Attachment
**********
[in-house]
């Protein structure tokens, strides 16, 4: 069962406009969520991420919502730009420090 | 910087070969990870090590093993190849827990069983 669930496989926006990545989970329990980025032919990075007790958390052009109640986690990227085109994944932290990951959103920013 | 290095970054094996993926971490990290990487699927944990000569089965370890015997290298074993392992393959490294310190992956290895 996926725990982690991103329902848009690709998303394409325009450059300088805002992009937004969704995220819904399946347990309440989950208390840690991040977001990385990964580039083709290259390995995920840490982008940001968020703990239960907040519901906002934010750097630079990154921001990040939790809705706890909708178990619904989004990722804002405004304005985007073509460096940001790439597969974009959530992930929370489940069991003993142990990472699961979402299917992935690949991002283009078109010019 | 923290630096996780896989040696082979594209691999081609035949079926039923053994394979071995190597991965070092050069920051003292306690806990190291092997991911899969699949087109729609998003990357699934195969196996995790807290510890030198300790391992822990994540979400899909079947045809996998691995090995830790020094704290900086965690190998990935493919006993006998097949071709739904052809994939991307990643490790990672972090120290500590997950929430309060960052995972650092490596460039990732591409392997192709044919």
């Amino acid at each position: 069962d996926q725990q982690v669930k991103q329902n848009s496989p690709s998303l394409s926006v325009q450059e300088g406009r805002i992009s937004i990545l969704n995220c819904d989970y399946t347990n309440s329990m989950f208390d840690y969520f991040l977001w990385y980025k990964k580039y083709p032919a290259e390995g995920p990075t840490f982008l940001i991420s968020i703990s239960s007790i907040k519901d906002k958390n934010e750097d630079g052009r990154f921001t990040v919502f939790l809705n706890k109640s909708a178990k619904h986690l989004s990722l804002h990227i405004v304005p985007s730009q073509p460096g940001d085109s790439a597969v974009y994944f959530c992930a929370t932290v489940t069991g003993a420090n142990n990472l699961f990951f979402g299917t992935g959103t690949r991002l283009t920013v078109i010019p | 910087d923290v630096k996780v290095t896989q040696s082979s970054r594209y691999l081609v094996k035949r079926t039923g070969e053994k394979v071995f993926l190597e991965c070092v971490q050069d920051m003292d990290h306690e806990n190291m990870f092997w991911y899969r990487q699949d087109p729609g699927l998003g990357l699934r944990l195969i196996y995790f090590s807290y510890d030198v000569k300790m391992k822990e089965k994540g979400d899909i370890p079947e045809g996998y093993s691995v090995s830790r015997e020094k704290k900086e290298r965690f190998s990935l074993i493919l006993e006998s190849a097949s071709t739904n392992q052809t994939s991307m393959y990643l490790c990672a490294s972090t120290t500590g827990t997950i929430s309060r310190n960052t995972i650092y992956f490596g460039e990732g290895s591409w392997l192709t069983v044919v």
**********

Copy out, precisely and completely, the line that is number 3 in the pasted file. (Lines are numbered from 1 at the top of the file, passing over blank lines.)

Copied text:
């Amino acid at each position: 069962d996926q725990q982690v669930k991103q329902n848009s496989p690709s998303l394409s926006v325009q450059e300088g406009r805002i992009s937004i990545l969704n995220c819904d989970y399946t347990n309440s329990m989950f208390d840690y969520f991040l977001w990385y980025k990964k580039y083709p032919a290259e390995g995920p990075t840490f982008l940001i991420s968020i703990s239960s007790i907040k519901d906002k958390n934010e750097d630079g052009r990154f921001t990040v919502f939790l809705n706890k109640s909708a178990k619904h986690l989004s990722l804002h990227i405004v304005p985007s730009q073509p460096g940001d085109s790439a597969v974009y994944f959530c992930a929370t932290v489940t069991g003993a420090n142990n990472l699961f990951f979402g299917t992935g959103t690949r991002l283009t920013v078109i010019p | 910087d923290v630096k996780v290095t896989q040696s082979s970054r594209y691999l081609v094996k035949r079926t039923g070969e053994k394979v071995f993926l190597e991965c070092v971490q050069d920051m003292d990290h306690e806990n190291m990870f092997w991911y899969r990487q699949d087109p729609g699927l998003g990357l699934r944990l195969i196996y995790f090590s807290y510890d030198v000569k300790m391992k822990e089965k994540g979400d899909i370890p079947e045809g996998y093993s691995v090995s830790r015997e020094k704290k900086e290298r965690f190998s990935l074993i493919l006993e006998s190849a097949s071709t739904n392992q052809t994939s991307m393959y990643l490790c990672a490294s972090t120290t500590g827990t997950i929430s309060r310190n960052t995972i650092y992956f490596g460039e990732g290895s591409w392997l192709t069983v044919v």